Money is a sensitive topic for most people. It’s a complex, necessary evil that frees us when there’s lots of it and binds us when there’s too little. Most want more and today’s culture certainly promotes the seeming need for exactly that.
For artists, this is all heightened tenfold.
The unpredictability of our money paired with the often distant dream that we’ll break free of famine and into the feasting as most of our industries are supposedly (seldomly) wont to do, keeps us living in a vicious cycle of often irresponsible financial management. More so, our self worth finds itself deeply rooted at the center of our money “situation”.
This makes a lot of sense given that our business funds (income and expenses) are caught up with our personal funds. Why does this matter? Because unlike your friend Steve who works at his law firm or Nasia’s gig at Apple, they’re only responsible for showing up to work, filling out tax paperwork and letting their higher ups take care of the rest. But – as a poet, director, actor, or cellist, you *are* the higher up! Even if you’re working for someone else, your gig will end and all the while, you will need to make sure you’re managing your professional and personal finances as precisely as possible.
Beyond our funds being mixed together, your product is YOU. Therefore, the money you do make off of it is even more entrenched in your being. How can you reasonably be expected to separate yourself from your finances?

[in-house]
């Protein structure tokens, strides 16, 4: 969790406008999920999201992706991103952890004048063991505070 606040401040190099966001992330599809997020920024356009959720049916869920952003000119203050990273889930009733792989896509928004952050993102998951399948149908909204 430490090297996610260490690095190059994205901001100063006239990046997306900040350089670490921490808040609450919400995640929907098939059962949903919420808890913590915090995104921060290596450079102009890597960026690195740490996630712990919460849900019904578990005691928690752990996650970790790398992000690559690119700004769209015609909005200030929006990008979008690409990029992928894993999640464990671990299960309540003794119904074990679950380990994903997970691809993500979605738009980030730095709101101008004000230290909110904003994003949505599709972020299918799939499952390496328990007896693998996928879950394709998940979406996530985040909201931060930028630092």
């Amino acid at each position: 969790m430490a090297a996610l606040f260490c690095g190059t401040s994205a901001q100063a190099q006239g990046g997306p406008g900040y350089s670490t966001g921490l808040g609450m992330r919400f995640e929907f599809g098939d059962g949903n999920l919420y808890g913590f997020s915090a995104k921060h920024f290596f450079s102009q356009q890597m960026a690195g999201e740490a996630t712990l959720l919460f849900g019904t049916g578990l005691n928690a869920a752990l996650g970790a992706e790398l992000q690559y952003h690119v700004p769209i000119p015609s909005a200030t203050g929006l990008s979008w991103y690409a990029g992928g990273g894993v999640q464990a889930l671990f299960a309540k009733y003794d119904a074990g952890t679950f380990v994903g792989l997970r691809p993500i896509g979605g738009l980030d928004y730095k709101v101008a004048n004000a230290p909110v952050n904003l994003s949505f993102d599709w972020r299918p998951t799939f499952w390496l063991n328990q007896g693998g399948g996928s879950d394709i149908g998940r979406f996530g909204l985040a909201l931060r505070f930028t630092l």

When we allow our money to validate or invalidate our sense of selves, we de-prioritize our work, create opaque boundaries and often lose the ability to have the real convo about what we need to do to make improvements, certainly with others and potentially even with ourselves. I know this from first hand experience. Working through responsible financial management is a major piece of Artist’s Strategy’s work and it can bring up a lot for creatives, rendering them stuck in their tracks. Because even if they want to move past bad habits, their sense of selves is undermined by admitting to themselves and others the truth of how their money may have been handled.
The best way to shift and develop a healthy relationship with your money is to do exactly that. Start small based on where you are and seek the guidance or tools you need to develop a budget, a savings strategy and week to week process for minding your funds.
No matter how painful or uncomfortable it may be in the present, your future will thank you.